Some would argue that even that is generally pretty improbable.

Adam is right. If we are going to see the craft really grow (and I think it will grow significantly), we need to support modern toolmakers who are making a best effort to produce quality tools.

Now, I am going off to finish making the woodie plane I started...

Woodbloke said...

Hi Kari - gadgets or godsend?..tricky one, you sure know how to pick 'em! I tend to adopt the minimalist approach (that's why I've somehow ended up with nearly 20 odd planes around my bench...note the irony) I tend to look at each job as it comes along and decide what (if anything) is needed, very often nothing is required to make it. I think it's very easy to be seduced by all the gadgetry and gizmos (and it's the same for any hobby) that come onto the market, but as an individual you have to ask yourself if that bit of kit is really needed...more often than not, the answer is 'no' However, tool makers are in business to make tools and they'll have all sorts of 'cunning plans' (Black Adder!) to help us part with a wedge. A good pal recently bought the LN inlay kit...when we compared it with a very good quality scratch stock (see my avatar on UKWorkshop)the LN gear wasn't a patch on the one that my pal Pete made for me.
End of the jour though, when you see all these shiny things with their beautiful timbers, the hand does sort of twitch twoards the back pocket...and therin lies the danger!
As an aside, there's a tour of my 'shop in the next issue of F&C (148 I think) - Rob

Anonymous said...

Coupla points:

1. Saw jointers of this sort were particularly marketed to the lumber trade for jointing the big toothed crosscut saws. No one cared if the blade was scratched a little... the idea was to maintain the angle and protect the fingers.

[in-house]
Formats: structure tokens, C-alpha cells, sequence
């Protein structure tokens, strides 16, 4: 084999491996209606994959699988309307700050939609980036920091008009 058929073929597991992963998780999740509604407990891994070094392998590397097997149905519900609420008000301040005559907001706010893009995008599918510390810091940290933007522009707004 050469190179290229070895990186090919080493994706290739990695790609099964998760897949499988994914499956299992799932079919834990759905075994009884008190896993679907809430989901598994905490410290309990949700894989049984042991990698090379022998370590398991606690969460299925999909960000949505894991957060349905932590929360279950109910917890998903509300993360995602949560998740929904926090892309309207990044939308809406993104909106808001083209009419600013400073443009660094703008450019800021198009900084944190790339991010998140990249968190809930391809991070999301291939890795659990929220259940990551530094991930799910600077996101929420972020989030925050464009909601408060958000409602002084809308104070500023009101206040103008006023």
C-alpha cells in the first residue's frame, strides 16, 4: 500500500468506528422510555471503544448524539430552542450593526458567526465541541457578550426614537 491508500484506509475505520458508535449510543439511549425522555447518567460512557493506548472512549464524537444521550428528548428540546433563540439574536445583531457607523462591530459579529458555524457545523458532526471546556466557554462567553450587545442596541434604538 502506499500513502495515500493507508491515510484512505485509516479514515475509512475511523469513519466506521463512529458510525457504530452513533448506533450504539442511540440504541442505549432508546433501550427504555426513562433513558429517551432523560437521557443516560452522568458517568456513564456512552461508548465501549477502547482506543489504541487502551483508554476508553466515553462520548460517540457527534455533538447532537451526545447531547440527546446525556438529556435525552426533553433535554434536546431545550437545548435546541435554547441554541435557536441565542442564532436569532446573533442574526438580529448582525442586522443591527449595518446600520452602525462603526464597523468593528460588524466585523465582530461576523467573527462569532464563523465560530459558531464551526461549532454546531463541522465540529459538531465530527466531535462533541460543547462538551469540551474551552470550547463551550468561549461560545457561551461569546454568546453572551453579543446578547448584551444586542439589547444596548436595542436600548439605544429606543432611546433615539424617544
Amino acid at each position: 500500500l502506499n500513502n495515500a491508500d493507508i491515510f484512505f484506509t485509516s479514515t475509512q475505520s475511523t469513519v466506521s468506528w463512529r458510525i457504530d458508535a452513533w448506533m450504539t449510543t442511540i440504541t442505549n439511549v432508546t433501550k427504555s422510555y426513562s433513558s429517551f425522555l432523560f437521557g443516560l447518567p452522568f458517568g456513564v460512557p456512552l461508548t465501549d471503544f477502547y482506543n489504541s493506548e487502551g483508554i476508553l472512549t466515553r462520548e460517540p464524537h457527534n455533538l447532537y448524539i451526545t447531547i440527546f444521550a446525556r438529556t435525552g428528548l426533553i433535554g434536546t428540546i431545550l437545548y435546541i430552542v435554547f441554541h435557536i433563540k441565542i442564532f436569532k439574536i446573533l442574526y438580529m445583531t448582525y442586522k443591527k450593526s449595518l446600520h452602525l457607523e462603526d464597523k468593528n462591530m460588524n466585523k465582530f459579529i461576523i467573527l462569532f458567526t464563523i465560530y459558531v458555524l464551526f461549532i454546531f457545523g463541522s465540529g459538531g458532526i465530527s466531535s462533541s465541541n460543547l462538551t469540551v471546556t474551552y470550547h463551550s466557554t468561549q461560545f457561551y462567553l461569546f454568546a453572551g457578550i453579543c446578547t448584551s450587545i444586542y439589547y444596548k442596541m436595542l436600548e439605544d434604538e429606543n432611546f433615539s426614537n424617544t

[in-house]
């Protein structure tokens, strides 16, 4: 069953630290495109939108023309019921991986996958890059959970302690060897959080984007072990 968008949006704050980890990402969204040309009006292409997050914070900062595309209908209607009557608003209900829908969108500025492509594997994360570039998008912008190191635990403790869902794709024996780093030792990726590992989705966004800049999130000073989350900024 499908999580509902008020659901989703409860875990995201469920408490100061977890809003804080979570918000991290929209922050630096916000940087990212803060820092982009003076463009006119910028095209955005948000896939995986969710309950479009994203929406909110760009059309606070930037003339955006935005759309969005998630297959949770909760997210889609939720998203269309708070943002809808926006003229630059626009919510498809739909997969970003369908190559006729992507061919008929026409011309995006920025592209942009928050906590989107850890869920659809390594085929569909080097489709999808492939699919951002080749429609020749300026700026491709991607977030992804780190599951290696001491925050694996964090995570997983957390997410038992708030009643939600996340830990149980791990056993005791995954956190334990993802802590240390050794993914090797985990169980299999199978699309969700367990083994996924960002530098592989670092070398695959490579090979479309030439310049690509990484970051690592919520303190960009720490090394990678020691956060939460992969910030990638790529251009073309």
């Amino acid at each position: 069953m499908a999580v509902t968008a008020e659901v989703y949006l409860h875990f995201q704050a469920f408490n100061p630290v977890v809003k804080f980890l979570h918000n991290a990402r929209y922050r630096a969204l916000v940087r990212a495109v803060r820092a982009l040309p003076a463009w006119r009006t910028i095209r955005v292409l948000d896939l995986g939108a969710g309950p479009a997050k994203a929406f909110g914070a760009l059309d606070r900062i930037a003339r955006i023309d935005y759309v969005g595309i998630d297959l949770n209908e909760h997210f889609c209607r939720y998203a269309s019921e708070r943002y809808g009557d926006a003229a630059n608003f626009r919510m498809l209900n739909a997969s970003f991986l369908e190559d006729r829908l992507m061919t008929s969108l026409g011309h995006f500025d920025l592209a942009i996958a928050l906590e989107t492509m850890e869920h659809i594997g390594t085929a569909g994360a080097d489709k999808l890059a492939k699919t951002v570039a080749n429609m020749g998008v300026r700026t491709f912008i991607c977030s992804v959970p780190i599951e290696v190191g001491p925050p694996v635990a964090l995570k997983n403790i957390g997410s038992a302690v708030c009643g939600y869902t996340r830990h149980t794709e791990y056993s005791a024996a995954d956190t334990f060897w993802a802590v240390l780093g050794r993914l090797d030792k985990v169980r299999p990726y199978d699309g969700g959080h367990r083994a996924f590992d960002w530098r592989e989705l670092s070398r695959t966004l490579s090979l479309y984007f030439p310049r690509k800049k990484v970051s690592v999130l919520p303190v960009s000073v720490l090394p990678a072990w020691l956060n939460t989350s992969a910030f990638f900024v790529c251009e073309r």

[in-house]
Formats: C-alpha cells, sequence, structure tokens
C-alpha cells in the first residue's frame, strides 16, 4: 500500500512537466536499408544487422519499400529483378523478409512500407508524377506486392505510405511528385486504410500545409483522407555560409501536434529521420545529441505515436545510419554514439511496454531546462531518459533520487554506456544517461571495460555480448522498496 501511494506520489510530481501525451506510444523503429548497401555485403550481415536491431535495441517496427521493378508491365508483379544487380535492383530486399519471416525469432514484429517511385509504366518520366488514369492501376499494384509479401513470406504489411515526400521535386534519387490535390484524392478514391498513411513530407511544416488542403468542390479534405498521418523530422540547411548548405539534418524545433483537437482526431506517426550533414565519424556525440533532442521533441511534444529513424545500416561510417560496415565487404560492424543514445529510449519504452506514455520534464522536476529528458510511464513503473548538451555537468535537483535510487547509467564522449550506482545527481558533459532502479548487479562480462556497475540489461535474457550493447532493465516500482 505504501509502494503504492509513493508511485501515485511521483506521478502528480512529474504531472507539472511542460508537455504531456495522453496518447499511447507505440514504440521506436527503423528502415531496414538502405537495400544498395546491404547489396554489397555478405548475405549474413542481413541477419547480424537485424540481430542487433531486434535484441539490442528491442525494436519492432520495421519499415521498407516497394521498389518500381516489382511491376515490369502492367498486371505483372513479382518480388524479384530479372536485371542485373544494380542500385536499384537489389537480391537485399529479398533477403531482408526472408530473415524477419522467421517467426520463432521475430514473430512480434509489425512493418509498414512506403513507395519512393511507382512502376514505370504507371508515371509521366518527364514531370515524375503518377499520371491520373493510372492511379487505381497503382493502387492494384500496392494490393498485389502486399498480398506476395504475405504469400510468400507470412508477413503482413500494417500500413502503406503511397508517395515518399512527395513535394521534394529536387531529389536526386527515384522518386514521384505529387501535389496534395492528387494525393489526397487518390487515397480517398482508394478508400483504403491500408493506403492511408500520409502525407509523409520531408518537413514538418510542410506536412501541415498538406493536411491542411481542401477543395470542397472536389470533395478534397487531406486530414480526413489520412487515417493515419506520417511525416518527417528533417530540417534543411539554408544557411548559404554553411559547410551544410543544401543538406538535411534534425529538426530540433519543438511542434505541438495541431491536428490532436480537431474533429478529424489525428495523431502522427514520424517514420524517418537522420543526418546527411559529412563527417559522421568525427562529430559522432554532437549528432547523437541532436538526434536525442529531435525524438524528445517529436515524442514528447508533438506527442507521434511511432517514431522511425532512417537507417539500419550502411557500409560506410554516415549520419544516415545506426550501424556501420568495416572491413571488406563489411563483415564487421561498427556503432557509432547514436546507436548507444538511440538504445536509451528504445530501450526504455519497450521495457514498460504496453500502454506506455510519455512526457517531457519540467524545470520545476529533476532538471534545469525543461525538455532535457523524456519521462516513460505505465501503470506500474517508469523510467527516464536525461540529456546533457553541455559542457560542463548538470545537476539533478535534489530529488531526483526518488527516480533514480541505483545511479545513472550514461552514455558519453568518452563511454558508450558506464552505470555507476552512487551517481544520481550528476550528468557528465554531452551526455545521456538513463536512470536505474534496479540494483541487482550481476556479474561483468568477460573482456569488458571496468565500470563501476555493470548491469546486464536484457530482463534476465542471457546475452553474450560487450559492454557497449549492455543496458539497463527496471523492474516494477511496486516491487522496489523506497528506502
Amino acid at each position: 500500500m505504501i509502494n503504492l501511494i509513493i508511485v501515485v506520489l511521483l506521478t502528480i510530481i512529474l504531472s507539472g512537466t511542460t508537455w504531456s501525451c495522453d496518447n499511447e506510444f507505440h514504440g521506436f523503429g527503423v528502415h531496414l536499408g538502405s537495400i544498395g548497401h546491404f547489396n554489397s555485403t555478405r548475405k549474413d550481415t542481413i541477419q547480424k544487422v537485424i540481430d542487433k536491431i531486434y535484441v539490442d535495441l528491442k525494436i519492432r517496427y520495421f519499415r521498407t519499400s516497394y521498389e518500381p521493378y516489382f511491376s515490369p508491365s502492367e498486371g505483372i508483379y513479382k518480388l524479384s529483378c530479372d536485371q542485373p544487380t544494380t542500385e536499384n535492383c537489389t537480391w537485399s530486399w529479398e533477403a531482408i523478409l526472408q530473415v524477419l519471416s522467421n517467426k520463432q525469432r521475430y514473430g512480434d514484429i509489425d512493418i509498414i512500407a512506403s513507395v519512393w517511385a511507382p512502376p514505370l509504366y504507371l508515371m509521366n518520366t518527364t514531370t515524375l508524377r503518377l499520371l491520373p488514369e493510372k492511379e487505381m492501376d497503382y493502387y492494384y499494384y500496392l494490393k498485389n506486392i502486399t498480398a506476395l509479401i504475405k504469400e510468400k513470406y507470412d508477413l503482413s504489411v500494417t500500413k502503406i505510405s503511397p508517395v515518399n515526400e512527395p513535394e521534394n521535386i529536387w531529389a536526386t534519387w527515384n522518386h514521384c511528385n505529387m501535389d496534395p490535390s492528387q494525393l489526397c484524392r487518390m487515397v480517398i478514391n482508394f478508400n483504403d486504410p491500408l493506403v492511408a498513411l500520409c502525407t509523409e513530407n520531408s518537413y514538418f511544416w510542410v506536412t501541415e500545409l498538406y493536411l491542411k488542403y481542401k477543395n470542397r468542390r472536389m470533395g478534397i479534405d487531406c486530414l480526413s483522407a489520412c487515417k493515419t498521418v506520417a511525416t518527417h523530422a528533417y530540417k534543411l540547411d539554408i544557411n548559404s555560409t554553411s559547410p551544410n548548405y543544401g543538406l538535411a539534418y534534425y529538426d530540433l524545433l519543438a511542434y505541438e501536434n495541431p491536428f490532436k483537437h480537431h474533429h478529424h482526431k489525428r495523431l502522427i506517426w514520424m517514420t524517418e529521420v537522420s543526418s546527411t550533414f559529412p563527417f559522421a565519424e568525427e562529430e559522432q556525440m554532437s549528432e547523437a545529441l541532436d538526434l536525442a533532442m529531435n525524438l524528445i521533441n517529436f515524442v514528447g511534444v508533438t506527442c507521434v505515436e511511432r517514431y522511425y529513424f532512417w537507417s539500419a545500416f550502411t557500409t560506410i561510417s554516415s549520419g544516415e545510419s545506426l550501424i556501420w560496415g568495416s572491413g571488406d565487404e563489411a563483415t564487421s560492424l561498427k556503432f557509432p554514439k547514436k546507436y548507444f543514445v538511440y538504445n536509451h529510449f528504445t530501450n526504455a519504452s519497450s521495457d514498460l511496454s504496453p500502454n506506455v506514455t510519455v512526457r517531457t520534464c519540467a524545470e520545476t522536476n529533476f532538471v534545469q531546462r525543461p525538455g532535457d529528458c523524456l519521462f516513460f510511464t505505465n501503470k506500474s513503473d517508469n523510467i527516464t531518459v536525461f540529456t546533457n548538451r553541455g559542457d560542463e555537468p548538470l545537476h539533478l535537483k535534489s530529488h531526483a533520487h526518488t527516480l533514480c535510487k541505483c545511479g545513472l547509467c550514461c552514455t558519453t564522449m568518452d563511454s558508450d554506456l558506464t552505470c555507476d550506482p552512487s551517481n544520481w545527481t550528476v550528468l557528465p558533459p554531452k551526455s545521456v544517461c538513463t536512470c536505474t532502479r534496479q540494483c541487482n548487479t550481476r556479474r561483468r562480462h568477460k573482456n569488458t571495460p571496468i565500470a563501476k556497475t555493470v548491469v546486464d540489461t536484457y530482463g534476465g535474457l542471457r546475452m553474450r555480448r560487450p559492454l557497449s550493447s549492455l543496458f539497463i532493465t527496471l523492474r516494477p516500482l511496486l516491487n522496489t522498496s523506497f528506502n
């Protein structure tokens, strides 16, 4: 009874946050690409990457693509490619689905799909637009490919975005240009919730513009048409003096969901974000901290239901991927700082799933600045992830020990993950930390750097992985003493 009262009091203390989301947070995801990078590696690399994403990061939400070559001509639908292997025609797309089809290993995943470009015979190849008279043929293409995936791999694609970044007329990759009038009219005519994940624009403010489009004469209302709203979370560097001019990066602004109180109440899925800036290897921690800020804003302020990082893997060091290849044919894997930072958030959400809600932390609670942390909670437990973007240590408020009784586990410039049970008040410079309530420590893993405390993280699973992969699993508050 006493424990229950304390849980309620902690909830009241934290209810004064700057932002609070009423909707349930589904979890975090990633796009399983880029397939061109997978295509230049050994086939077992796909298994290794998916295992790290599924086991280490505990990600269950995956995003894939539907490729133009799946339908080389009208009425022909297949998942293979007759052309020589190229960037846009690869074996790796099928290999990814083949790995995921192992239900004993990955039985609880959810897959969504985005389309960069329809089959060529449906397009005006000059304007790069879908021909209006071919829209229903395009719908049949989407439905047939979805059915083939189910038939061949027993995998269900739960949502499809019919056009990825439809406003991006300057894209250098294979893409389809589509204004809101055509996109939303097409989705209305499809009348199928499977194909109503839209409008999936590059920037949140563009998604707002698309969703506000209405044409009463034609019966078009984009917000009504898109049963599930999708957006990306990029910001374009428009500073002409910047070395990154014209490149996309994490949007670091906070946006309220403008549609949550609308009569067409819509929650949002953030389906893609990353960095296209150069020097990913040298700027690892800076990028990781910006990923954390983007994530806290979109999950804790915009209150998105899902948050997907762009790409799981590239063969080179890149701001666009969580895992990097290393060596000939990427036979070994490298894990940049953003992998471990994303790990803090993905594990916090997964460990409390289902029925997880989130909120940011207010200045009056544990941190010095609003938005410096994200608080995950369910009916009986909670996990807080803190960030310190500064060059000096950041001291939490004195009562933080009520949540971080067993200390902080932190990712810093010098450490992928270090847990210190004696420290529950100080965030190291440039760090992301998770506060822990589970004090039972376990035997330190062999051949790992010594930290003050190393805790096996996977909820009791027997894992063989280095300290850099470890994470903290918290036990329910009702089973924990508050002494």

2. The Stanley Chute Board plane and it's like show up in printers catalogs. The intent was for forming the boxwood blocks to hold engraved plates as well as for forming engraved wood letters. Patternmaking tool catalogs also featured chute board sets.

While these tools no doubt saw use in other types of shops, there was and is a time and a place for everything.

3. I agree with Adam. The more we use antique tools that require sharpening, the more we use them up.


Anonymous said...

Kari - Thank you for the report on Lie Nielsen's new offerings. I am surprised with them offering the Tonque & Groove and the Chamfer plane. I quess I was expecting them to move in the direction that Lee Valley was going with the rabbet planes and ...(insert coming surprise whatever it is). In further reflection it does not make sense that Lee Valley & Lie Nielsen remain in lockstep. Did you get a feeling as to the general direction Lie Nielsen was going in their new offerings? The same with Lee Valley. I am sensing some major difference in how the two are approaching the future, but I am not smart enough to discern what it is.